Parents, how much are you involved in your child's college process? There are many ways you can lend support. First of all, you can communicate openly about finances. This will keep expectations realistic. Why allow your son or daughter to go to the trouble of applying to a school that cannot meet your family's financial need without piling on loan debt? You can also facilitate college visits. As I have said many times to students considering certain schools, "You've got to trod the sod!"
Perhaps one of the more important services you can offer is lending a hand with their efforts to prepare for standardized testing, mainly the SAT, especially around the time that summer is coming to a close and school is back in session. This is when many high school juniors and seniors – and their parents – should be turning their attention to the college admissions process. A student's SAT score is one of the most critical components and is often the first filter colleges and universities use to determine eligibility.
While the exam is unlike most a student has ever taken, it doesn't have to be an unknown. To help parents better support their students as they prepare for the SAT, the folks at VeritasPrep.com have outlined some actions parents can take now.
For many parents of high school students, the SAT – a standardized exam most colleges and universities use to evaluate applicants – is somewhat of an unknown. While they understand that it is an important part of the college admissions process and that a high score can result in acceptance to the best schools and lead to scholarship awards, they may not know how they can help their students with SAT test prep so they can do their best on the exam. To assist parents, Veritas Prep has outlined five things every parent can do to help their student ace the SAT and become a more competitive college applicant.
1. Encourage Your Student to be Self-Motivated - While it's great that you bought your son or daughter some SAT prep books or an SAT class, it may all be in vain if your child is not motivated to do well on the SAT on his/her own. Parents are only an external motivator for children; scores will start to skyrocket when students have an internal drive to do well. To help foster that drive, have your child identify three reasons why he or she wants to score well on the SAT. For example, do they want to gain admission to a competitive program? Or earn a significant scholarship? By creating a list of reasons and goals, students will be better able to self motivate and if they begin to lose focus you can remind them of what they're working toward.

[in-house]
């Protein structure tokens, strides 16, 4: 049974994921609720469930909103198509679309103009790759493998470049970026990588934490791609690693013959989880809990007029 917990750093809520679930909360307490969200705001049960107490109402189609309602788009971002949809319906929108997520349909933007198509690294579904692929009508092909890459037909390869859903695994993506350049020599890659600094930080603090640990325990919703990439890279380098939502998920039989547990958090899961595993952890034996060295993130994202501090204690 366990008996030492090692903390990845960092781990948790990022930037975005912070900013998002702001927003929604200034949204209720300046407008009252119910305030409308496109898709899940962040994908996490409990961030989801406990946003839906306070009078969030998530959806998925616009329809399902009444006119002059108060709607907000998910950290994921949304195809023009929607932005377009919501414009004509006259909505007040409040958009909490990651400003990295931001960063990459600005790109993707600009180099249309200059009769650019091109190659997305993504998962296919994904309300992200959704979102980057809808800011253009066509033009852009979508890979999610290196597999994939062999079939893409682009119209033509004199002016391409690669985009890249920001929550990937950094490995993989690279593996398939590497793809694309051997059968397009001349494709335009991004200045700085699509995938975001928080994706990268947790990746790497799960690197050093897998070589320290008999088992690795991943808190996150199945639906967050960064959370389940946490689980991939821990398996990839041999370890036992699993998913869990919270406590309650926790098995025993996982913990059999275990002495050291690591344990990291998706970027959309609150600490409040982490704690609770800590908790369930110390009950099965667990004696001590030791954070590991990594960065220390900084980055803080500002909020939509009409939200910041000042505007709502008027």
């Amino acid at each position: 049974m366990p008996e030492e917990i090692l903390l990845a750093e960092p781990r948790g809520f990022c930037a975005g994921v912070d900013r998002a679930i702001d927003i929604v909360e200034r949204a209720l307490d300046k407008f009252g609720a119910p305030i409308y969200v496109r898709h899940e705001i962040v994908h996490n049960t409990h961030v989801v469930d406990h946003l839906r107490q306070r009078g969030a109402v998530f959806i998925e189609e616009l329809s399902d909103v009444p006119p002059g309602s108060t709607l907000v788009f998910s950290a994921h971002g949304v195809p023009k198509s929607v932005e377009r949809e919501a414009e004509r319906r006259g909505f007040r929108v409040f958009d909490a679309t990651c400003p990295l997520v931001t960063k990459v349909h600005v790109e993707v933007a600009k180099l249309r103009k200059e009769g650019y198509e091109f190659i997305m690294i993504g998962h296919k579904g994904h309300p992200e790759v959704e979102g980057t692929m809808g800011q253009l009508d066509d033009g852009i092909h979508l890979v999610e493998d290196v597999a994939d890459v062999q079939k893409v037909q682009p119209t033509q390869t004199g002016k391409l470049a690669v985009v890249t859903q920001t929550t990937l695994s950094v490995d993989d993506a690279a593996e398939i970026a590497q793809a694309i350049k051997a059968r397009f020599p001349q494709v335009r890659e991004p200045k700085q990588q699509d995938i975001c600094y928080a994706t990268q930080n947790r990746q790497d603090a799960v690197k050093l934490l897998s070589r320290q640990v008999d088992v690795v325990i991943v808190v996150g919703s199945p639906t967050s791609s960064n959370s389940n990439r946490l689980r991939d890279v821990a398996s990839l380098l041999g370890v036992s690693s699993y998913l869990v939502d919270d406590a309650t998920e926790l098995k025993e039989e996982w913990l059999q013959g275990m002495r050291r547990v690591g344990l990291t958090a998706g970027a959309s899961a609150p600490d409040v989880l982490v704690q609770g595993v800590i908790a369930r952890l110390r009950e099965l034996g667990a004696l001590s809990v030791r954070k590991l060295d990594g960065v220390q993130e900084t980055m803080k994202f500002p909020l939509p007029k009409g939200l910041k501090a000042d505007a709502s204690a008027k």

2. Simulate Real Testing Conditions - You know the cliché: practice makes perfect. But in reality, perfect practice makes perfect. And in order to practice perfectly, you should make sure your student mimics test day conditions when taking an SAT practice test at home. This means timing every section, no TV/internet/cell phone, 5-10 minute snack breaks every hour and nothing on his/her desk except a pencil, calculator and water bottle. Help your student know what to expect on test day so there are no surprises.
3. Teach Your Student New Vocabulary - The SAT is an exam that requires little memorization because it primarily tests higher order thinking skills. However, a scholarly vocabulary is one asset students must have to ace the SAT. As part of your student's SAT practice routine, write an SAT "word of the day" on the refrigerator or in another area of the house that everyone can see each morning. To make it more fun, challenge your family members to use the SAT vocabulary word in at least one sentence throughout their day. Quiz your student regularly to make sure they retain previous days' and weeks' words as well. Note: make sure you use words from SAT-specific vocabulary lists rather than generic vocabulary lists.
4. Subscribe Your Child to the Official SAT Question of the Day - There is no company that produces more realistic questions than the organization that makes the SAT itself: the College Board. Everyday the College Board releases a real SAT question through its website. The Official SAT Question of the Day is not a throwaway problem, but an authentic SAT question. Your student can sign up to have the question e-mailed to his/her inbox, making sure SAT prep is a part of their daily routine. Students will have a bank of real SAT questions that they can use to improve their skills by preparing with questions exactly like the ones they'll see on test day.
5. Ditch the High School English or Math Textbook as a Prep Tool - Traditional high school English and Math classes do not prepare your student for the SAT. The SAT is an exam that can be systematically prepared for using SAT-specific strategies. Have your child get ready for the exam using SAT preparation material, not classroom material that barely relates.
So, there you have it. Solid advice from those in the know. It's never too late to help your son or daughter prepare for the SAT. But why wait? The letters "SAT" can also stand for "Start Assisting Today!"
Be sure to check out all my college-related articles and book reviews at College Confidential.